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About The Sioux County journal. (Harrison, Nebraska) 1888-1899 | View Entire Issue (Nov. 18, 1897)
THE BRAVEST BATTLE.
TVe brarut battle (bat yt wai fuugtit,
Blia.ll lull you were and whfti?
OS Die nape of til WurlJ jruu'Il And It Oct;
TM fouglit If tbe toothers of men.
Nay. not with curmiin or battle ihot,
With iword or nobler p--ii;
Nay, not with eloquent word or thought
from mouth of wonderful men.
Bat deep In a walled a p woman' heart 4
Of wemaa that would not yield.
Bat bravely, silently, bore lier part
Lol there li the battlefield,
Ko marshalling troop, no bivouac Bong,
No banner to gleam and ware
Bat oh, these butt lei! they la-it so long
From babyhood to the gravel
THE TIME OF ItOSES.
"Why hare you so persistently
avoided ine ever since since well,
ever since Lady Barkston's garden
party?" I Inquired of Miss Windram,
so soon as I succeeded lu elbowing my
way through the dead wall of Mrs.
Bennett Wyse's guests who stood be
The result of a brief calculation, en
tered on the next morning, was to
convince me that, during the six min
utes It took mc playing the part of a
pick, in rdT to reach Miss Windram,
I made as many enemies as I had
made during the thirty years of my
life preceding Mrs. Bennett Wyse'8
"Have I avoidt you, Mr. Glyn?"
he asked, 01 toning her eyes very
wide and but this was doubtful
"The question is not if you have
done it, but why you have dime it:" I
said Willi Home measure of severity.
"SupiMwo I deny that that is the
question?" she suggested rather pleas
antly, though without quite such a
show of innocence as had been asso
ciated with her previous inquiry. It
Is quite possible to speak pleasantly
without any particular exuberance of
"Suppose you deuy It? Well, in that
case you will have have denied it,"
said I. "But it so happens that you
won't tU'ny it, Miss Windram."
"I'm uot so sure of that. If any one
would make It worth my while I
"No one will make it worth your
while. There is nothing left for you
but to speak the truth."
"Great heavens! It Is come to that?"
"Why have you avoided me? We
were good friends up to that day I
have put a blue mark opposite that
day In my diary."
"Yes, we were good friends; good
friends are those who have a sound
quarrel every time they meet, I sup
pose?" "Precisely; friends whose friendship
Is strong enough to survive a quar
rel" "Did we quarrel that day?"
"We certainly did not. Where
would society be if a man and young
woman quarreled because, when he
"Is there any ned for you to tell
every one In this stifling room what
ouo problematically foolish young
man asked a certaiuly idiotic young
I felt that there was something in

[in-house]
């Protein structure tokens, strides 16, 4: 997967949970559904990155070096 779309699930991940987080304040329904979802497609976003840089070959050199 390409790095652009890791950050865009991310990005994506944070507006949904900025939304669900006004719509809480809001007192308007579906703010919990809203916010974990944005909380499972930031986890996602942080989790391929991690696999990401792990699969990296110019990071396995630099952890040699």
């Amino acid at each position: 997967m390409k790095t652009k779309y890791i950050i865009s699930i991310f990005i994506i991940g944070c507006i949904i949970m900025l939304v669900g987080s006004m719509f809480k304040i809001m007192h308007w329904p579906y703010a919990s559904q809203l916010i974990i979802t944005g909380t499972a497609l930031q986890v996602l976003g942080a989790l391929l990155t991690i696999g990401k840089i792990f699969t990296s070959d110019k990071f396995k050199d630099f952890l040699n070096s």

her question. I had not, however,
Itoon shaking louder than usual; it
only seemed so because of a sudden
diminution in the volume of sound
proceeding from the two hundred
guests of Mrs. Bennett Wyse, who
had all been speaking at the same
moment. I tried to explain this to
her; and then she a.sked me what I
thought of Sign.ira Duse as an inter
preter of emotion as compared with
Madame Surah Bernhardt, and if I
held that an actress who was an ad
mirable exxtictit of the strongest emo
tions might le depended on to inter
pret the most powerful iKissiotis.
"It's a nice question," I felt bound
to say. "Let us clear out from this
ruck, and I think I'll lie able to tell
you all that 1 know regarding the
higher emotions. TIicmc people are not
to be dejiended on; one minute they
are talking fortissimo; they next they
'Would you have them rehearsed,
"Well, a good dead might be done by
Judicious stage management."
"And a conductor with an ivory ba
ton? Hie re is something In that, I
admit. Your idea Is that they should
become forte when you are speaking,
so as to afford a sort of background
for your wisdom."
"Wisdom? What man with the
least pretence to wisdom would come
Into a crowd like 'this for the mike of
talking to a girl who has persistently
avoided him for the past year and a
"What man. Indeed?"
"And this brings us back to the orig
inal question. Why have you so per
sistently avoided me?"
I could see that she wag a trifle put
out by my Hrislnoe In returning to
the topic which had originated with
tuc. She hail apparently found sonic
Imperfection In t lie feather tips of her
fan and thought that It would be un
wise to neglect the opportunity of
pulling off till the uneven fluffs. Home
of them settled upon my waistcoat, and
a few made a bee line for the cadaver
ous nostrils of our uelghlwr, General
Flrebraee. He sneezed with much
force of character.
"Well, you see, so ninny things have
happened since May third last year,
Mr. Glyn," said Miss Windram, when
he bad satisfied herself by the re
peated opening and closing of her fan
that she bad remedied tho defect In IU
"What thing In addition to jour
avoidance of me?" I aaked.
"Well, yon hare published a book to
befia with. lan't that aomethlaf r
"If we avoid all Um people who haTt
pahttobed a book ear circle of acquaint
aaee wvM bectm appnctaMy mu-
rowed, Mhts Windram. Anything
"Hasn't it gone Into six edltious?"